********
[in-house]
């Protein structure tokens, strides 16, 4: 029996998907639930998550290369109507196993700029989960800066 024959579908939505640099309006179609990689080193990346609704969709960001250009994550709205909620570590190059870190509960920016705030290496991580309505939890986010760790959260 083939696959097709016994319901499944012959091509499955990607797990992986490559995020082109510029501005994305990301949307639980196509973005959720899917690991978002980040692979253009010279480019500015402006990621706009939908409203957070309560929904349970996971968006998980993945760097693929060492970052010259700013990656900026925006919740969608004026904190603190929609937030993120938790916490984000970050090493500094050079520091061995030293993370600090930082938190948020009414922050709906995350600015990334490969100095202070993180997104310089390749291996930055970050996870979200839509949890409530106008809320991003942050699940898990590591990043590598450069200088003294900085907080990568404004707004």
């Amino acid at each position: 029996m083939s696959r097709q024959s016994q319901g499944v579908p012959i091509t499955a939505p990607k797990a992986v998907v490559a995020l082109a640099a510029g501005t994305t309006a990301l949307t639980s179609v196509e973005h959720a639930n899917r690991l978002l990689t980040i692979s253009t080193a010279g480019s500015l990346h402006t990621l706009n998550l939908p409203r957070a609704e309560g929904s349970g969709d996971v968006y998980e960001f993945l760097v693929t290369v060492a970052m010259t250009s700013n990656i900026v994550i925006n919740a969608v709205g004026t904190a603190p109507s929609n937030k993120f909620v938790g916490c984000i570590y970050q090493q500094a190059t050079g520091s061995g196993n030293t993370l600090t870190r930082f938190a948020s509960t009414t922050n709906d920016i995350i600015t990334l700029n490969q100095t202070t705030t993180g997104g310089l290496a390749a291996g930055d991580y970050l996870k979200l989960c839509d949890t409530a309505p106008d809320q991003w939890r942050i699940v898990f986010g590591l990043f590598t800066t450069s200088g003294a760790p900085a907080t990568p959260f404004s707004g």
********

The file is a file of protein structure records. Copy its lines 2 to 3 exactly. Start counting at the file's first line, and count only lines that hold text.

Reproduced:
């Protein structure tokens, strides 16, 4: 029996998907639930998550290369109507196993700029989960800066 024959579908939505640099309006179609990689080193990346609704969709960001250009994550709205909620570590190059870190509960920016705030290496991580309505939890986010760790959260 083939696959097709016994319901499944012959091509499955990607797990992986490559995020082109510029501005994305990301949307639980196509973005959720899917690991978002980040692979253009010279480019500015402006990621706009939908409203957070309560929904349970996971968006998980993945760097693929060492970052010259700013990656900026925006919740969608004026904190603190929609937030993120938790916490984000970050090493500094050079520091061995030293993370600090930082938190948020009414922050709906995350600015990334490969100095202070993180997104310089390749291996930055970050996870979200839509949890409530106008809320991003942050699940898990590591990043590598450069200088003294900085907080990568404004707004």
């Amino acid at each position: 029996m083939s696959r097709q024959s016994q319901g499944v579908p012959i091509t499955a939505p990607k797990a992986v998907v490559a995020l082109a640099a510029g501005t994305t309006a990301l949307t639980s179609v196509e973005h959720a639930n899917r690991l978002l990689t980040i692979s253009t080193a010279g480019s500015l990346h402006t990621l706009n998550l939908p409203r957070a609704e309560g929904s349970g969709d996971v968006y998980e960001f993945l760097v693929t290369v060492a970052m010259t250009s700013n990656i900026v994550i925006n919740a969608v709205g004026t904190a603190p109507s929609n937030k993120f909620v938790g916490c984000i570590y970050q090493q500094a190059t050079g520091s061995g196993n030293t993370l600090t870190r930082f938190a948020s509960t009414t922050n709906d920016i995350i600015t990334l700029n490969q100095t202070t705030t993180g997104g310089l290496a390749a291996g930055d991580y970050l996870k979200l989960c839509d949890t409530a309505p106008d809320q991003w939890r942050i699940v898990f986010g590591l990043f590598t800066t450069s200088g003294a760790p900085a907080t990568p959260f404004s707004g």